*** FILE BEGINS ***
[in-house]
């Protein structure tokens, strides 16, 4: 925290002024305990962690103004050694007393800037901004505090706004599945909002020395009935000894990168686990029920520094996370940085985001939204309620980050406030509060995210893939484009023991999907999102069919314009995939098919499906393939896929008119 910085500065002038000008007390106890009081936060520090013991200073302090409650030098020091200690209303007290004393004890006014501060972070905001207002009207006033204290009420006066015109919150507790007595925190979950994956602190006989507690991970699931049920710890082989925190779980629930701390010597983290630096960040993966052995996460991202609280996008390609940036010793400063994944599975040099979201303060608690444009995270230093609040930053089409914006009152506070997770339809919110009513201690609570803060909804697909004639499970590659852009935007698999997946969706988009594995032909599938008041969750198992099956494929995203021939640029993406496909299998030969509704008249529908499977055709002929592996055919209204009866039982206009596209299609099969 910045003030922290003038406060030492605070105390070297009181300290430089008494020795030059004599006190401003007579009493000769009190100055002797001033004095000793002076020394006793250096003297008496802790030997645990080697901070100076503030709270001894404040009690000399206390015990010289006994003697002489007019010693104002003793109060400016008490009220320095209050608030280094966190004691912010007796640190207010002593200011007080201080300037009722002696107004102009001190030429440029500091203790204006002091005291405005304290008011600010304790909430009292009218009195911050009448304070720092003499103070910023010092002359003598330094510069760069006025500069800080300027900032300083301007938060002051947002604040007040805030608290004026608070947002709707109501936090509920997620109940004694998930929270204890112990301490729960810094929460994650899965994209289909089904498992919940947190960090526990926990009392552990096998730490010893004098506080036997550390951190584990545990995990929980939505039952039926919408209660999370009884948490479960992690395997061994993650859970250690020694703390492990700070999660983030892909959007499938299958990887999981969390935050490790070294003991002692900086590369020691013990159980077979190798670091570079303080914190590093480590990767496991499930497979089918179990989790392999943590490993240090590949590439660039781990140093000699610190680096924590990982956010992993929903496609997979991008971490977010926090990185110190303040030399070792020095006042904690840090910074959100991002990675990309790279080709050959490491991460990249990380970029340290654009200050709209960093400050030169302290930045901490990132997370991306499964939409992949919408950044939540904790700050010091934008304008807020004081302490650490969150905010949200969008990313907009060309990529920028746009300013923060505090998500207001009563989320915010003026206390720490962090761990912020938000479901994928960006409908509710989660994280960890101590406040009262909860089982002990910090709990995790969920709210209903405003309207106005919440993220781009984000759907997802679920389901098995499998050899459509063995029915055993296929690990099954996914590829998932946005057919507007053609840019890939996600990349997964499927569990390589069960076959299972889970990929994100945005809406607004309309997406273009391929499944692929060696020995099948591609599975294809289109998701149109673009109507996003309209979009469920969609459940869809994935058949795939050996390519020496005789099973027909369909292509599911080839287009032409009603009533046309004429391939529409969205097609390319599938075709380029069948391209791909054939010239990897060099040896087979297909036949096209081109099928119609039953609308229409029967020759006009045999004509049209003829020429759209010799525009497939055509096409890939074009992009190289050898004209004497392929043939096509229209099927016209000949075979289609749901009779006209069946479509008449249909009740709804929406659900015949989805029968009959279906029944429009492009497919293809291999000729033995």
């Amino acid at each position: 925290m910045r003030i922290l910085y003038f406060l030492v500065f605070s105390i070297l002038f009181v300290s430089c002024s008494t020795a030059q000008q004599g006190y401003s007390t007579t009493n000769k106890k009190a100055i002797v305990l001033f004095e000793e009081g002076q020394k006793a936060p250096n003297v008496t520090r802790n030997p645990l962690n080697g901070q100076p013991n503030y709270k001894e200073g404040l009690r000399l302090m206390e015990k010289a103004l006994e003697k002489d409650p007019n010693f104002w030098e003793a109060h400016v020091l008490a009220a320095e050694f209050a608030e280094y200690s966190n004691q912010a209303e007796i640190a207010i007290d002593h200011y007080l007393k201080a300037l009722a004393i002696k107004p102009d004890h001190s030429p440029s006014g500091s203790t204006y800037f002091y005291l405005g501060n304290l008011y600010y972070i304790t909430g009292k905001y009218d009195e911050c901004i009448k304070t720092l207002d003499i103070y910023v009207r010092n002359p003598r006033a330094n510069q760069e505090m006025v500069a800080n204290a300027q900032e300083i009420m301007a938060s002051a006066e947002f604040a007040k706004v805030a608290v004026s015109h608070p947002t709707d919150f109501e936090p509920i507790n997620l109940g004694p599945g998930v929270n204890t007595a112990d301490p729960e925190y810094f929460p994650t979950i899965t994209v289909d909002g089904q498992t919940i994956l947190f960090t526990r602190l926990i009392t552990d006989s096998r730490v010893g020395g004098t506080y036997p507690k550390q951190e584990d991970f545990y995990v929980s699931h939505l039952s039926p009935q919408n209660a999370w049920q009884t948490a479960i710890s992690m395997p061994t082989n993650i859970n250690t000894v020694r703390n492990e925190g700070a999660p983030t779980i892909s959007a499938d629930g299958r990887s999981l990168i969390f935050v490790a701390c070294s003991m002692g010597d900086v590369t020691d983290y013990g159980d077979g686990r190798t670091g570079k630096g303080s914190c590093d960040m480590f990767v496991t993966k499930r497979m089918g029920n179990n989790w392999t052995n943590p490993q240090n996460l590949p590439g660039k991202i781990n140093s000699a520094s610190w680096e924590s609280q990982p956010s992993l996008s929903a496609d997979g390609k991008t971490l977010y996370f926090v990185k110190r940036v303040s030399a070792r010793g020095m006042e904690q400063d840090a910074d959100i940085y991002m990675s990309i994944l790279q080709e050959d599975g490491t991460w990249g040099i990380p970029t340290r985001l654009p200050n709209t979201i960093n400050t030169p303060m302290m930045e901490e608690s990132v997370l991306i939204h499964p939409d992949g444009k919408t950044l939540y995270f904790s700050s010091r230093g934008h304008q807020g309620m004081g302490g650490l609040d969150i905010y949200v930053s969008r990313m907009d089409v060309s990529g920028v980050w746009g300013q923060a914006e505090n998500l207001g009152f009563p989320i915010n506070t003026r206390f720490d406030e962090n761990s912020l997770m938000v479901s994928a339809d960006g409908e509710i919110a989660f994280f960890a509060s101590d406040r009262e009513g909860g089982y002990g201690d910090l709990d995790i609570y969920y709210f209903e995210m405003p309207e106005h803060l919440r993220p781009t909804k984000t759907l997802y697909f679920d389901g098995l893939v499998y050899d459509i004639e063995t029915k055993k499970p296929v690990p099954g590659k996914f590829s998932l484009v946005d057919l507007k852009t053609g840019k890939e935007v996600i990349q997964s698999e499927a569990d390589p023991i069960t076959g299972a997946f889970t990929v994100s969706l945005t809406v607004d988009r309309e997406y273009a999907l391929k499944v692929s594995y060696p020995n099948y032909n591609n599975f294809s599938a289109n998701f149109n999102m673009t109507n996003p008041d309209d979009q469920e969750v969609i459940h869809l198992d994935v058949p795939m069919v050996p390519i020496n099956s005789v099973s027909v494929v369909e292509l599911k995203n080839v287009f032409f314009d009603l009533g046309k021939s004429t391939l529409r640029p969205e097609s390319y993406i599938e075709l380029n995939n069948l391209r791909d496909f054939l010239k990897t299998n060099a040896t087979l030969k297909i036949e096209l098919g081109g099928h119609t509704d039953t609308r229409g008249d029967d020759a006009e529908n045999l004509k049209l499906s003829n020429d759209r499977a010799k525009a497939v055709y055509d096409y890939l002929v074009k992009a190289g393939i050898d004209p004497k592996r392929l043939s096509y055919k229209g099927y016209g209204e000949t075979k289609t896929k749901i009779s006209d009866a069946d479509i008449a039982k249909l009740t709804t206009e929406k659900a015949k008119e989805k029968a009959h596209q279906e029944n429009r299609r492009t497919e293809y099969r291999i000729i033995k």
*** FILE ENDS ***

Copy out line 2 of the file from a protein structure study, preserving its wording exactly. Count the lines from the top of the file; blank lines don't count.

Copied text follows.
């Protein structure tokens, strides 16, 4: 925290002024305990962690103004050694007393800037901004505090706004599945909002020395009935000894990168686990029920520094996370940085985001939204309620980050406030509060995210893939484009023991999907999102069919314009995939098919499906393939896929008119 910085500065002038000008007390106890009081936060520090013991200073302090409650030098020091200690209303007290004393004890006014501060972070905001207002009207006033204290009420006066015109919150507790007595925190979950994956602190006989507690991970699931049920710890082989925190779980629930701390010597983290630096960040993966052995996460991202609280996008390609940036010793400063994944599975040099979201303060608690444009995270230093609040930053089409914006009152506070997770339809919110009513201690609570803060909804697909004639499970590659852009935007698999997946969706988009594995032909599938008041969750198992099956494929995203021939640029993406496909299998030969509704008249529908499977055709002929592996055919209204009866039982206009596209299609099969 910045003030922290003038406060030492605070105390070297009181300290430089008494020795030059004599006190401003007579009493000769009190100055002797001033004095000793002076020394006793250096003297008496802790030997645990080697901070100076503030709270001894404040009690000399206390015990010289006994003697002489007019010693104002003793109060400016008490009220320095209050608030280094966190004691912010007796640190207010002593200011007080201080300037009722002696107004102009001190030429440029500091203790204006002091005291405005304290008011600010304790909430009292009218009195911050009448304070720092003499103070910023010092002359003598330094510069760069006025500069800080300027900032300083301007938060002051947002604040007040805030608290004026608070947002709707109501936090509920997620109940004694998930929270204890112990301490729960810094929460994650899965994209289909089904498992919940947190960090526990926990009392552990096998730490010893004098506080036997550390951190584990545990995990929980939505039952039926919408209660999370009884948490479960992690395997061994993650859970250690020694703390492990700070999660983030892909959007499938299958990887999981969390935050490790070294003991002692900086590369020691013990159980077979190798670091570079303080914190590093480590990767496991499930497979089918179990989790392999943590490993240090590949590439660039781990140093000699610190680096924590990982956010992993929903496609997979991008971490977010926090990185110190303040030399070792020095006042904690840090910074959100991002990675990309790279080709050959490491991460990249990380970029340290654009200050709209960093400050030169302290930045901490990132997370991306499964939409992949919408950044939540904790700050010091934008304008807020004081302490650490969150905010949200969008990313907009060309990529920028746009300013923060505090998500207001009563989320915010003026206390720490962090761990912020938000479901994928960006409908509710989660994280960890101590406040009262909860089982002990910090709990995790969920709210209903405003309207106005919440993220781009984000759907997802679920389901098995499998050899459509063995029915055993296929690990099954996914590829998932946005057919507007053609840019890939996600990349997964499927569990390589069960076959299972889970990929994100945005809406607004309309997406273009391929499944692929060696020995099948591609599975294809289109998701149109673009109507996003309209979009469920969609459940869809994935058949795939050996390519020496005789099973027909369909292509599911080839287009032409009603009533046309004429391939529409969205097609390319599938075709380029069948391209791909054939010239990897060099040896087979297909036949096209081109099928119609039953609308229409029967020759006009045999004509049209003829020429759209010799525009497939055509096409890939074009992009190289050898004209004497392929043939096509229209099927016209000949075979289609749901009779006209069946479509008449249909009740709804929406659900015949989805029968009959279906029944429009492009497919293809291999000729033995």